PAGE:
Adonis Creed (Michael B. Jordan) becomes the heavyweight champion with the help of legend Rocky Balboa (Sylvester Stallone). But the celebrations cut short when Viktor Drago, son of Ivan Drago who killed Apollo Creed on the ring, challenges Donnie in the sequel directed by Steven Caple Jr.
How do you top 2015 critically acclaimed follow up to the Rocky film series? You can’t. But that doesn’t mean there is no sequel to make. The Rockys, and Creed too, are not about boxing. They never were. They are about life. And in Donnie’s case, life is just getting started. There’s plenty of room for more story to be told, and this one continues the story of Rocky’s ugly duckling: Rocky IV. Ryan Coogler did not return due to scheduling conflicts. Director Steven Caple Jr takes the lead for a sequel co-written by none other than Sylvester Stallone himself, who wrote all of the Rockys.
This one is all about Donnie. Rocky has surprisingly little presence this time around. In fact, the series takes a surprising turn when Donnie and Bianca leave Philly for sunny California, following the steps of Apollo Creed. The story focuses on Donnie building a legacy on his own. And the film builds his own legacy too, even though it keeps the traditional Rocky formula, by trying new things and making it more actual. For instance, the fights are more modern, more nervous. Exit the continuous shots and real-time. The fights are faster and have more impact. Although, keeping the formula makes the first two fights too predictable. Long story short, the film has few surprises under its belt, but is incredibly effective. It keeps the humor introduced in the previous one. Like I said, Creed is not about boxing, it’s about life. And we get to see hilarious situations in the life of Donnie and Bianca, sentimental ones and, also, dramatical ones. I was pleasantly surprised to see that the film made bold choices to show that life isn’t always pretty.
Creed II is an overall success. Both as a film, and as a worthy sequel to both Creed and the Rockys.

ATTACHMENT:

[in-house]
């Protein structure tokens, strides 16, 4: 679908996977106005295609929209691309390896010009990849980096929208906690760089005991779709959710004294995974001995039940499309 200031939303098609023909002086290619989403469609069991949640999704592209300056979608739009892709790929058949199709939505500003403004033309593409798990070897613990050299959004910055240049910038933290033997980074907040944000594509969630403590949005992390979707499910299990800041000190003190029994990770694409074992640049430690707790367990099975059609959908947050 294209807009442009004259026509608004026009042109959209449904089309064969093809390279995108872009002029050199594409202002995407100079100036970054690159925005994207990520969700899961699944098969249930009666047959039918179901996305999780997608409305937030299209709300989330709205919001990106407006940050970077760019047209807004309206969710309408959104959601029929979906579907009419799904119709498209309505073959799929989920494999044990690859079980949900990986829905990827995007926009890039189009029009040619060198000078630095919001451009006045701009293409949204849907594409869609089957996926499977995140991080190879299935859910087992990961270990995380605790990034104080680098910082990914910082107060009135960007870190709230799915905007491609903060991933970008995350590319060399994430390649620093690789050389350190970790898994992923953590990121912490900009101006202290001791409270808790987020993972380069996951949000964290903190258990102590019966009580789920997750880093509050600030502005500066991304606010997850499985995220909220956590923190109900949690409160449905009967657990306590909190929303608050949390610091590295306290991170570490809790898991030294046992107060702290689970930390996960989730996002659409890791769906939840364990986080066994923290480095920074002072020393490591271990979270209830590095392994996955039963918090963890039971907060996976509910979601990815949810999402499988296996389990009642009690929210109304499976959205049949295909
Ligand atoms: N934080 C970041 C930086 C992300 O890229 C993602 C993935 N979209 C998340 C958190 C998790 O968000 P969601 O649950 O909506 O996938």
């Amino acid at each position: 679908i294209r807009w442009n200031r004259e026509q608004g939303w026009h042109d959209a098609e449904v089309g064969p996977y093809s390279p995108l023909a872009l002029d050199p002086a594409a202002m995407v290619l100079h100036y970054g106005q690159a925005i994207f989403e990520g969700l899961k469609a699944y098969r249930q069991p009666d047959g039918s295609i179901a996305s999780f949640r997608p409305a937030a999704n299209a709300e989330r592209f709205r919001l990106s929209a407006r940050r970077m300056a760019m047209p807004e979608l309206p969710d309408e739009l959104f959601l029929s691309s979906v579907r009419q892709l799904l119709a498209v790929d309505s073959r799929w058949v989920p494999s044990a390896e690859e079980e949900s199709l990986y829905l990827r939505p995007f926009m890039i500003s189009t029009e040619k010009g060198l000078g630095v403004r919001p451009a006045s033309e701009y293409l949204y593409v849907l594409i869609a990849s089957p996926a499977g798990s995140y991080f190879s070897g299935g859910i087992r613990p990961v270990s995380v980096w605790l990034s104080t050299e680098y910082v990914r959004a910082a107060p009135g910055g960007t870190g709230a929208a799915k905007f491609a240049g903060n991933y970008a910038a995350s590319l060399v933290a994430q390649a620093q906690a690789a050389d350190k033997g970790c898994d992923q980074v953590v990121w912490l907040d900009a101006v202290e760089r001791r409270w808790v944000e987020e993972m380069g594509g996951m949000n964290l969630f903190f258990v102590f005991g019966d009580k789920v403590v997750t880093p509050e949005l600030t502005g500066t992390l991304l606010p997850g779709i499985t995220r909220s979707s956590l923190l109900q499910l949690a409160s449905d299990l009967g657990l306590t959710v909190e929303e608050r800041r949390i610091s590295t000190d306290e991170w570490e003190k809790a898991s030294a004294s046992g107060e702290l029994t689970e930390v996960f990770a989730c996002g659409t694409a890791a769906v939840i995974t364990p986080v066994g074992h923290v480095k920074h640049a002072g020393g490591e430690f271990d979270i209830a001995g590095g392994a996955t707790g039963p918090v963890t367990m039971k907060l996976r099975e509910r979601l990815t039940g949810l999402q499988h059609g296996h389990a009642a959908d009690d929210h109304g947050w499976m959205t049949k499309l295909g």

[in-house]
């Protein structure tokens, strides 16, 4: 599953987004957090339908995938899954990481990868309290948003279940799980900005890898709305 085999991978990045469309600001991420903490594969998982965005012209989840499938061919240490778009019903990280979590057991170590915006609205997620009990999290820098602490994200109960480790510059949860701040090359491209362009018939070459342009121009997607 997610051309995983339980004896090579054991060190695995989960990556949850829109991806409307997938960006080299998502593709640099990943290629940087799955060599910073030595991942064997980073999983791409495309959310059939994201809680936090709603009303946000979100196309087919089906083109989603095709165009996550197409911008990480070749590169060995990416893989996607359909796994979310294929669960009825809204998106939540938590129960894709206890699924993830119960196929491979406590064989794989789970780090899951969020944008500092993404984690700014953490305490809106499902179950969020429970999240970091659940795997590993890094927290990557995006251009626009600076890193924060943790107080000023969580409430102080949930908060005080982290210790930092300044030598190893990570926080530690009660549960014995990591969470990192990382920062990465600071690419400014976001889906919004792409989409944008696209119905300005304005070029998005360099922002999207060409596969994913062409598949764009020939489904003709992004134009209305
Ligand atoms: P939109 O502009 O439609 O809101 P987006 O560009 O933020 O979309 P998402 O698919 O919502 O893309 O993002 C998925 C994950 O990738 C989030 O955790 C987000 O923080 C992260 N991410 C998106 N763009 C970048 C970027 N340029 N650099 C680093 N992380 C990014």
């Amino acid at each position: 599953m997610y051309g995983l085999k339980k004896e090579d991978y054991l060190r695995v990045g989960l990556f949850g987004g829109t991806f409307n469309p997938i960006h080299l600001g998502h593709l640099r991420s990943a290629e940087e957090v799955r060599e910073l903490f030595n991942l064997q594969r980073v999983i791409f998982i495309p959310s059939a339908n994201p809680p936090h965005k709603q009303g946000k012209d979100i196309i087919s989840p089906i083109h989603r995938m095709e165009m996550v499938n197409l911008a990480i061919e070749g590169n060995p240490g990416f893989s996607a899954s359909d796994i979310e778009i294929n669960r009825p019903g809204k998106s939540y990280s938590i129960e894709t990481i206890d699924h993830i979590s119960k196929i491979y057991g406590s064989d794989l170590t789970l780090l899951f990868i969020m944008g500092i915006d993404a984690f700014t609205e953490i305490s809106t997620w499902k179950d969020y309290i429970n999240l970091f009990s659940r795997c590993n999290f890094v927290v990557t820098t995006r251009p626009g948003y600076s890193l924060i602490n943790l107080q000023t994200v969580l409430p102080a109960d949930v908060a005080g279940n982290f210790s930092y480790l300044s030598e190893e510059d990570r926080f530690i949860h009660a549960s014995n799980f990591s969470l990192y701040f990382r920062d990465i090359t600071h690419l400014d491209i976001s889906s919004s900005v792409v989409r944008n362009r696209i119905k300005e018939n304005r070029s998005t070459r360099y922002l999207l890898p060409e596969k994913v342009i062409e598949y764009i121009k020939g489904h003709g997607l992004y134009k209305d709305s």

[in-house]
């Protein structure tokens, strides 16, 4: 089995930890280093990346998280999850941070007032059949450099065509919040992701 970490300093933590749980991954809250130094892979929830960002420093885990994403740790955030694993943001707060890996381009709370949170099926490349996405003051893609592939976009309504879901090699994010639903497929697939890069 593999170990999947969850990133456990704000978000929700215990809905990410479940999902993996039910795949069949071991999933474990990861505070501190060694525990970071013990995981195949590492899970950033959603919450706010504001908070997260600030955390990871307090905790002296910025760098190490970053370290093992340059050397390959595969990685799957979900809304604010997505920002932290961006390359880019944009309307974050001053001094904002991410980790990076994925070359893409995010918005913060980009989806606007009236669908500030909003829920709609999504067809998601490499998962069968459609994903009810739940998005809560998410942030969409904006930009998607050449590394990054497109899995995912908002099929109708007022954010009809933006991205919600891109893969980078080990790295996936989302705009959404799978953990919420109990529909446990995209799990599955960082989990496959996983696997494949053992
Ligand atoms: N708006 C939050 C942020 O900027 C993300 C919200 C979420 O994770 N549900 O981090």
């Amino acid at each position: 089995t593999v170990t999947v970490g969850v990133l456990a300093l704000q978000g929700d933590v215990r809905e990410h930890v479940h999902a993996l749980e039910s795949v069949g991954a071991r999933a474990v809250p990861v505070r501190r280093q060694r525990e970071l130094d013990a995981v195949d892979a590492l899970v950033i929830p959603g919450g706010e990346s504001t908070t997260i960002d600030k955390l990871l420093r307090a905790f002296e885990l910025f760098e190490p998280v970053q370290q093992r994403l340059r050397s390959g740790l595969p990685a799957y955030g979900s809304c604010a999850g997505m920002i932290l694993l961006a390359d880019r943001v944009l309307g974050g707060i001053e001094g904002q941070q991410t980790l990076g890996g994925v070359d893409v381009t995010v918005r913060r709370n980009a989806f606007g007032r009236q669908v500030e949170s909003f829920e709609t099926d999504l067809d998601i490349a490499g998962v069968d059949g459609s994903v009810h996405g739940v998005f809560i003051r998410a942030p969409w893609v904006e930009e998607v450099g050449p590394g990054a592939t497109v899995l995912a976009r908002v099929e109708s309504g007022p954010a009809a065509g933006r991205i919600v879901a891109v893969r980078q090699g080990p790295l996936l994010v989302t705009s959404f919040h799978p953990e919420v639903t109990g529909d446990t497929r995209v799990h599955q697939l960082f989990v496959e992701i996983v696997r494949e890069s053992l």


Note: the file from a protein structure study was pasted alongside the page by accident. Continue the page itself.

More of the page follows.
Rocky has a small arc in this film, that ties to Rocky Balboa. I won’t talk about it that much because it would spoil it, but I’d like to point out that this makes perfect sense. Rocky has taught everything to Donnie at this point. He has a few lessons left, and he gives them here, but is almost done. If he continues appearing in further film, he might be doomed to be a side character in his own film series. And if there’s a Creed III, I think it might be wise to open the film on Donnie saying goodbye to Rocky who will, finally, rest in peace alongside beloved Adrian and long-time friend Paulie. Donnie has proved everything at this point, and the only thing left for him is how he will continue his boxing on his own (thing he attempted in this one but ultimately failed to succeed). In Rocky and Donnie’s last exchange in the film, Rocky looks at him and says “This is yours”, which I think means “I don’t have anything left to do here, this is your film series now.” Creed needs to go on without Rocky at his side.
Creed II is an overall success. Both as a film, and as a worthy sequel to both Creed and the Rockys. I can’t give it any more praise than that. It opens with Donnie at the height of his career, something Rocky only achieved in the 3rd film, and observed Rocky’s most important lesson from the 6th film; “It ain’t about how hard you can hit. It’s about how hard you can get hit and keep moving forward.” That has never been truer. The film also has some of the series’ greatest touching moments. I still dare you to leave the theater and not feeling an excessive motivation to achieve something great on your own. This is the power of the Rockys, and the Creeds. Go see it.